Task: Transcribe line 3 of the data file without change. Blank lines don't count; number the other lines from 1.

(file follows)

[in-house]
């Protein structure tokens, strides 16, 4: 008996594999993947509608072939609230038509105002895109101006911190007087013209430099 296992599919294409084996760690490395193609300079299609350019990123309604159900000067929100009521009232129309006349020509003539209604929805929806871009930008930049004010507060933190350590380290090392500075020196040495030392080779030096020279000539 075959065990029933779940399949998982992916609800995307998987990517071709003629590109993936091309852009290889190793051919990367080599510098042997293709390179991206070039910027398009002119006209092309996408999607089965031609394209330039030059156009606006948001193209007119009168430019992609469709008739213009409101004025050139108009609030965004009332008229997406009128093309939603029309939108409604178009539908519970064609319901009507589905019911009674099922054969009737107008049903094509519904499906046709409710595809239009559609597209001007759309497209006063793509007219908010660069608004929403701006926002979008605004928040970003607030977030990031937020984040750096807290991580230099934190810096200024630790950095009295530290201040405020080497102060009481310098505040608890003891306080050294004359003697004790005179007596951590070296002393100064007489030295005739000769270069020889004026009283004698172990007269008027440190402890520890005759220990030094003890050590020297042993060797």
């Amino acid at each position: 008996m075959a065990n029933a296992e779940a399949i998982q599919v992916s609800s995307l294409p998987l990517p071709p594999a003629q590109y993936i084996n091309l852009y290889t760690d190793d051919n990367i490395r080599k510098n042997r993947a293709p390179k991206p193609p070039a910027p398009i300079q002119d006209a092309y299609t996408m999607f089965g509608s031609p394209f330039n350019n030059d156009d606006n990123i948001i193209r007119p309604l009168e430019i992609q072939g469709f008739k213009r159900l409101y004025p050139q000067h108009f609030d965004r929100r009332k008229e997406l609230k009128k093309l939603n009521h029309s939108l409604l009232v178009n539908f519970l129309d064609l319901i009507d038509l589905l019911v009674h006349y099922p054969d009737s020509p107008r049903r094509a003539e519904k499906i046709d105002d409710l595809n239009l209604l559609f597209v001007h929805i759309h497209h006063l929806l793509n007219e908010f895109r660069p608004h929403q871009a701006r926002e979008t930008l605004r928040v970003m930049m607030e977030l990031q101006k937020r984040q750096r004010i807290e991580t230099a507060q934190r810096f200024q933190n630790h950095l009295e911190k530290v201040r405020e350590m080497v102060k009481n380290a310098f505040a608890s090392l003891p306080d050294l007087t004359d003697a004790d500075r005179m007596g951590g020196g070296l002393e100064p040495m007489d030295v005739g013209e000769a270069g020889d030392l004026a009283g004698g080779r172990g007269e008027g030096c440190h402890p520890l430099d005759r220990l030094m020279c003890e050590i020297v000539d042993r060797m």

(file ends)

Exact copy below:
């Amino acid at each position: 008996m075959a065990n029933a296992e779940a399949i998982q599919v992916s609800s995307l294409p998987l990517p071709p594999a003629q590109y993936i084996n091309l852009y290889t760690d190793d051919n990367i490395r080599k510098n042997r993947a293709p390179k991206p193609p070039a910027p398009i300079q002119d006209a092309y299609t996408m999607f089965g509608s031609p394209f330039n350019n030059d156009d606006n990123i948001i193209r007119p309604l009168e430019i992609q072939g469709f008739k213009r159900l409101y004025p050139q000067h108009f609030d965004r929100r009332k008229e997406l609230k009128k093309l939603n009521h029309s939108l409604l009232v178009n539908f519970l129309d064609l319901i009507d038509l589905l019911v009674h006349y099922p054969d009737s020509p107008r049903r094509a003539e519904k499906i046709d105002d409710l595809n239009l209604l559609f597209v001007h929805i759309h497209h006063l929806l793509n007219e908010f895109r660069p608004h929403q871009a701006r926002e979008t930008l605004r928040v970003m930049m607030e977030l990031q101006k937020r984040q750096r004010i807290e991580t230099a507060q934190r810096f200024q933190n630790h950095l009295e911190k530290v201040r405020e350590m080497v102060k009481n380290a310098f505040a608890s090392l003891p306080d050294l007087t004359d003697a004790d500075r005179m007596g951590g020196g070296l002393e100064p040495m007489d030295v005739g013209e000769a270069g020889d030392l004026a009283g004698g080779r172990g007269e008027g030096c440190h402890p520890l430099d005759r220990l030094m020279c003890e050590i020297v000539d042993r060797m």